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  20. added 2017-01-02
    THE END OF ART AND PATOČKA's PHILOSOPHY OF ART.Josl Jan - 2016 - HORIZON. Studies in Phenomenology 1 (1):232-246.
    In this essay I consider the end-of-art thesis in its metaphysical and empirical versions. I show that both use the correspondence theory of truth as the basis for their conception of the history of art. As a counterpart to these theories I have chosen Patočka’s conception of the history of art. His theory is based also on the relationship between art and truth, but he conceives truth in the phenomenological sense of manifestation. In the rest of the essay I seek (...)
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  21. added 2016-11-14
    Lifeworld, Civilisation, System: Patočka and Habermas on Europe and its Crisis.Francesco Tava - 2016 - HORIZON. Studies in Phenomenology 5 (1):70-89.
    The aim of this article is to show how both Jan Patočka and Jürgen Habermas, starting from a reinterpretation of the idea of «lifeworld», engaged a critique of modern civilisation, aiming (with different outcomes) at a redefinition of the concept of political community. In order to achieve this goal, I firstly focus on Patočka’s understanding of modern rational civilisation and its attempt to fix the fracture between «life» and «world». At this stage, I take also advantage of Hans Blumenberg’s distinction (...)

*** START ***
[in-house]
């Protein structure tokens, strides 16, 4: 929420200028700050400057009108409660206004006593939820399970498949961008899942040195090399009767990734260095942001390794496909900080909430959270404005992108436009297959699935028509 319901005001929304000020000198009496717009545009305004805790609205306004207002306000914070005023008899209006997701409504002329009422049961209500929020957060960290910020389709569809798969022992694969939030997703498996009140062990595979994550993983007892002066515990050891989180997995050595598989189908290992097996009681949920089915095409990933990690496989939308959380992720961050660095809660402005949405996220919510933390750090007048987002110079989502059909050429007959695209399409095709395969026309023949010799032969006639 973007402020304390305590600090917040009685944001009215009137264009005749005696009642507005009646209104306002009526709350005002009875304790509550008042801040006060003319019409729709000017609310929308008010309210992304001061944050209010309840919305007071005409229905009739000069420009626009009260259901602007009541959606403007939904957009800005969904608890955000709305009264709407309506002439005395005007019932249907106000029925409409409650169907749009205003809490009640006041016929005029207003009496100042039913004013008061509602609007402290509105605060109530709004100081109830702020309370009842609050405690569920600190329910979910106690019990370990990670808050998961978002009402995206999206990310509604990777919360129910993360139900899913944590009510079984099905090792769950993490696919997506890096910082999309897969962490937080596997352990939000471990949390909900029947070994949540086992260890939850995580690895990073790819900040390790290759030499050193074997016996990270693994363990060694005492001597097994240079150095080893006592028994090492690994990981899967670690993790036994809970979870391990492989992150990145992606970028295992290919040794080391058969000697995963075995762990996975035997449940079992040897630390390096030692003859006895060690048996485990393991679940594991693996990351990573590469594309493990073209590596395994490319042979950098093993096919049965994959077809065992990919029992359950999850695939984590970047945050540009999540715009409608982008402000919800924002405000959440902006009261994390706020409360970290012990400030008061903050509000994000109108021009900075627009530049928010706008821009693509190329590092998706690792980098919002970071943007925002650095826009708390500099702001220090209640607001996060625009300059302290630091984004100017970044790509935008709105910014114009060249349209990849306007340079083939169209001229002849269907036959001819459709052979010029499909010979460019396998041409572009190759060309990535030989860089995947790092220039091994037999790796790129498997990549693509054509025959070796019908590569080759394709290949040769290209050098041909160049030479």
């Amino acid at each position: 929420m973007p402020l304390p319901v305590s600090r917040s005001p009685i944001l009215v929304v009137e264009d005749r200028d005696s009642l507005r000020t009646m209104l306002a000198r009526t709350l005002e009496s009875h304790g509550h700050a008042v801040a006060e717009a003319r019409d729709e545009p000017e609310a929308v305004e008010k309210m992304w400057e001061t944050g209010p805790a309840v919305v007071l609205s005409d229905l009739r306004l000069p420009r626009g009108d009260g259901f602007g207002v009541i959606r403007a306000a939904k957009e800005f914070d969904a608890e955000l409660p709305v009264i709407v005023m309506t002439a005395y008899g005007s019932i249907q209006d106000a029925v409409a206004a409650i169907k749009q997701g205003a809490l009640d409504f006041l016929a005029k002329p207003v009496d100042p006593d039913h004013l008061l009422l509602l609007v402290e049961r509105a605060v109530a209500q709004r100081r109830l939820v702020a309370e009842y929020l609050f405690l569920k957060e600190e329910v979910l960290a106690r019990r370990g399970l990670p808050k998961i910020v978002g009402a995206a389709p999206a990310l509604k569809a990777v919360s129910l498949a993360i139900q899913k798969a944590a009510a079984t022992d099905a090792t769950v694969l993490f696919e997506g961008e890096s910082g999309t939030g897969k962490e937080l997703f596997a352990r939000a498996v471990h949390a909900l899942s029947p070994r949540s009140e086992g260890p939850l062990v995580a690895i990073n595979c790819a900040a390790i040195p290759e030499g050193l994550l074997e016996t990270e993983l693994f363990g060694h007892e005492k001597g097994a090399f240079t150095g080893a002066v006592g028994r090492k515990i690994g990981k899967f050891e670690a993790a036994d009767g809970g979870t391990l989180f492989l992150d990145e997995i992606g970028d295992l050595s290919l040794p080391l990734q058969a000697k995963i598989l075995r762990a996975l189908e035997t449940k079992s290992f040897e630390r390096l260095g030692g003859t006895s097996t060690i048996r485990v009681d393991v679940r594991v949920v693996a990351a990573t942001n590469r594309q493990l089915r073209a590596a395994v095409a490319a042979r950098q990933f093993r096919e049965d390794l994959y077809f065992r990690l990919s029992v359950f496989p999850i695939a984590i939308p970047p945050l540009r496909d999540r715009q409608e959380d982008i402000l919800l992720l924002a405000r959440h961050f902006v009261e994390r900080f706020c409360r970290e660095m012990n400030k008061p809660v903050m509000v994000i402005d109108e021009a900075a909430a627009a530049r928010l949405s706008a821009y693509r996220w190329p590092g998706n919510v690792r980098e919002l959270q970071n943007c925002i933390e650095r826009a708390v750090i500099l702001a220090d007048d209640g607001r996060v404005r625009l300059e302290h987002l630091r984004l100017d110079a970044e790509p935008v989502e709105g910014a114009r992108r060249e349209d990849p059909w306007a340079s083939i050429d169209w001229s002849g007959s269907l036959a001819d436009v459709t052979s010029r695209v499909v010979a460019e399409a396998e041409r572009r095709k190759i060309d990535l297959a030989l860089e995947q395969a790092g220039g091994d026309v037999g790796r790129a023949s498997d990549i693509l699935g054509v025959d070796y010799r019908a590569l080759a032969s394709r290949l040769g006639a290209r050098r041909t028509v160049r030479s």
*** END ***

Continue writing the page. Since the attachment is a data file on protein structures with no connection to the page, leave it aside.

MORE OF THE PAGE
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  22. added 2016-11-14
    Thinking After Europe: Jan Patocka and Politics.Francesco Tava & Darian Meacham (eds.) - 2016 - Rowman & Littlefield International.
    Jan Patočka, perhaps more so than any other philosopher in the twentieth century, managed to combine intense philosophical insight with a farsighted analysis of the idea and challenges facing Europe as a historical, cultural and political signifier. As a political dissident in communist Czechoslovakia he also became a moral and political inspiration to a generation of Czechs, including Václav Havel. He accomplished this in a time of intense political repression when not even the hint of a unified Europe seemed visible (...)